One of the primary benefits of working locum tenens is the freedom it affords geriatricians to choose their work locations. This geographic flexibility means that geriatricians and gerontologists can provide care to elderly patients in underserved or remote areas, where access to specialized medical care may be limited. By bringing their expertise in geriatric medicine to these regions, geriatricians and gerontologists contribute to closing the healthcare gap for older adults who might otherwise struggle to receive the care they need.

2. Varied Clinical Experience

Geriatric care covers a wide array of medical conditions, social determinants of health, and complex patient needs. Working locum tenens assignments exposes geriatricians to a variety of patient cases, from acute medical needs, to chronic care management, to end-of-life care. This exposure improves their clinical skills and ability to adapt to different care scenarios, enabling them to more effectively solve problems and provide well-rounded care to patients.

3. Exposure to Care Delivery Models

Locum tenens positions provide geriatricians with opportunities to collaborate with other healthcare professionals in a variety of models and settings. This exposure allows them to learn new models of care and become experts in best practices for treating elderly patients. Due to the highly collaborative nature of geriatric care, geriatricians and gerontologists in locum tenens roles often receive a higher level of cross-disciplinary learning, making their expertise and broad knowledge of the health setting more robust.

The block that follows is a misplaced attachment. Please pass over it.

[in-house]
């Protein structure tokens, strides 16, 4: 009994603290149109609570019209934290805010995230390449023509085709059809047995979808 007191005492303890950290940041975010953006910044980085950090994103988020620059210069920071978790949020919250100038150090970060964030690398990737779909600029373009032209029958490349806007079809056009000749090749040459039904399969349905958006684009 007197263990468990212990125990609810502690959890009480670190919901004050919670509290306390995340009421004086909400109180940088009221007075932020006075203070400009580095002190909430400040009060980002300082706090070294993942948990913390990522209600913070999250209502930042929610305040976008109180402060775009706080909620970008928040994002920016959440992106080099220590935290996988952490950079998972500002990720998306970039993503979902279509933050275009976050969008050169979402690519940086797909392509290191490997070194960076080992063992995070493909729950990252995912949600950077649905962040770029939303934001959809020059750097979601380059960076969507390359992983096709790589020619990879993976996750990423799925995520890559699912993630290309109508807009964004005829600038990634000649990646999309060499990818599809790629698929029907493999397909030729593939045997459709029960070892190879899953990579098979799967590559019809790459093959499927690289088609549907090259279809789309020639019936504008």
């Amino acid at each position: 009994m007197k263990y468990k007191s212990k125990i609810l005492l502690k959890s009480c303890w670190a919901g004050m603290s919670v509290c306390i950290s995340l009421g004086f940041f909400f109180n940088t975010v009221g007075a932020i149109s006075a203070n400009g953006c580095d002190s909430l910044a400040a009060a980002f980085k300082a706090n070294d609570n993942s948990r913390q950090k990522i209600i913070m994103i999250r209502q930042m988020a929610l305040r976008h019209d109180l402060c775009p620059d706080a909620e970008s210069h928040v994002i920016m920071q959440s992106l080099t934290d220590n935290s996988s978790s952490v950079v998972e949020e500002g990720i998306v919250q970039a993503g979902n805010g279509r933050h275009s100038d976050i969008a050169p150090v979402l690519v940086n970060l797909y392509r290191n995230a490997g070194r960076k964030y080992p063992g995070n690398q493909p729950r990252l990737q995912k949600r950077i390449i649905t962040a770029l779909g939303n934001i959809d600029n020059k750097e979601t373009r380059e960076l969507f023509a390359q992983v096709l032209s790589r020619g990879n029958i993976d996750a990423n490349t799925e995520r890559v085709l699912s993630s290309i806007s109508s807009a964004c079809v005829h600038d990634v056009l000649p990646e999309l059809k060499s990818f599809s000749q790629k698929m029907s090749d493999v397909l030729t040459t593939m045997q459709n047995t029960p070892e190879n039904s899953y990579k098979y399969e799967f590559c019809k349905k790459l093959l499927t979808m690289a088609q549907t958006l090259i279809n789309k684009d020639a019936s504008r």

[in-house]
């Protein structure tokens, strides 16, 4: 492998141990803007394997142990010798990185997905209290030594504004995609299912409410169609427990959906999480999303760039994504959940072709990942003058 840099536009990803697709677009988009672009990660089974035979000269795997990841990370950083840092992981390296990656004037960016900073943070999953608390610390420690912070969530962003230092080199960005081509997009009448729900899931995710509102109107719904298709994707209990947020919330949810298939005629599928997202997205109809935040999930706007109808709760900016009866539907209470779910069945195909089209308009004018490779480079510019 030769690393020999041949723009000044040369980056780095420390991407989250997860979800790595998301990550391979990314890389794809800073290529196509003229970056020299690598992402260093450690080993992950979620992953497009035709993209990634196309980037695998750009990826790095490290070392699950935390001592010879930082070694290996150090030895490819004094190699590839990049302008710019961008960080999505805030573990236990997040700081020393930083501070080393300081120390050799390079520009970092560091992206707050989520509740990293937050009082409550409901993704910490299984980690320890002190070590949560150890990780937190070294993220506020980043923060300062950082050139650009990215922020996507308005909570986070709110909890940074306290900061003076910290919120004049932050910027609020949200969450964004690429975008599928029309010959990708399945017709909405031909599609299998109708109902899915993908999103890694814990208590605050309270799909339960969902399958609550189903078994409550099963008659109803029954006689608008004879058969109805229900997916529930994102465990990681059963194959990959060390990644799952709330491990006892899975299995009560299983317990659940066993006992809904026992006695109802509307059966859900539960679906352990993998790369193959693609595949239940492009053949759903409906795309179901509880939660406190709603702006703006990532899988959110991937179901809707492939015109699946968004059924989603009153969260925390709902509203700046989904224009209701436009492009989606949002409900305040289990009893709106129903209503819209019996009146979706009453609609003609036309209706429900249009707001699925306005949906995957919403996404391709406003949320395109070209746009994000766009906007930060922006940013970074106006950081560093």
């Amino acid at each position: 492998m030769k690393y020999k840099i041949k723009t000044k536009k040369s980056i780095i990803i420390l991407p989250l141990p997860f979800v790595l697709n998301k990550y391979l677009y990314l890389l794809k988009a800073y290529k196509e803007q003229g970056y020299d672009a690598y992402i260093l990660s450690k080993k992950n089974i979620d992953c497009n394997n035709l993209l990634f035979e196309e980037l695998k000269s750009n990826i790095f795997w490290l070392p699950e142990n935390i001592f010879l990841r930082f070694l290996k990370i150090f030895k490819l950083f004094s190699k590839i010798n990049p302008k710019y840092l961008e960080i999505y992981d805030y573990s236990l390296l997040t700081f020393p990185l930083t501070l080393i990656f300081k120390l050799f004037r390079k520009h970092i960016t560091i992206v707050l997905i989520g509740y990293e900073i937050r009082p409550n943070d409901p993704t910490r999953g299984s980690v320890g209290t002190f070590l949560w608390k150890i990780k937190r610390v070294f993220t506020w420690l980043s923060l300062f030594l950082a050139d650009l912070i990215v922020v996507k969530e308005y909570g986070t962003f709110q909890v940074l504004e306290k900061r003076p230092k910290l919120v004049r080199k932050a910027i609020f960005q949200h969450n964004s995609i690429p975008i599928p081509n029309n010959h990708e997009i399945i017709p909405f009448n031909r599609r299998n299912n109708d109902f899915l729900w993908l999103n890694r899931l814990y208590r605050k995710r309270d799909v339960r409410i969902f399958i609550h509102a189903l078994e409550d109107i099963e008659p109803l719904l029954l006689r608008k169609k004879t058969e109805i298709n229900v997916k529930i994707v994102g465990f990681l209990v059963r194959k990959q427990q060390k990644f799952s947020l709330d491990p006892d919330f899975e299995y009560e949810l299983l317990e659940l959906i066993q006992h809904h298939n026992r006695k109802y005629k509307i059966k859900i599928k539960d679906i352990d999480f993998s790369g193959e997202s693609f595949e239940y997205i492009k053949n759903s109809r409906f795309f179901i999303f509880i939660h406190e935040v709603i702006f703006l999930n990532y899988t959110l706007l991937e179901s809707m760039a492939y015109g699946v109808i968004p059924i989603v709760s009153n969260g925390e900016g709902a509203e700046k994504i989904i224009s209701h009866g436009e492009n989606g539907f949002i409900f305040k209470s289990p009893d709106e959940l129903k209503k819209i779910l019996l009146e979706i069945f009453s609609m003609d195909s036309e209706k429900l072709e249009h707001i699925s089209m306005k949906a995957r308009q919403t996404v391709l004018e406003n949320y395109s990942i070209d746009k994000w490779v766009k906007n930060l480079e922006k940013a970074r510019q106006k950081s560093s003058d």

4. Opportunities to Teach and Lead

Geriatricians and gerontologists working locum tenens often serve as visiting experts at the facilities they serve and have the opportunity to partner with care teams to establish care routines and practices that will live with the organization long after the locum tenens clinician has completed his or her assignment. For clinicians seeking opportunities to advance the overall provision of geriatric care throughout the country, locum tenens roles often afford them the opportunity to share their knowledge and skills with others, bolstering the overall capabilities of the facility to support their elderly community.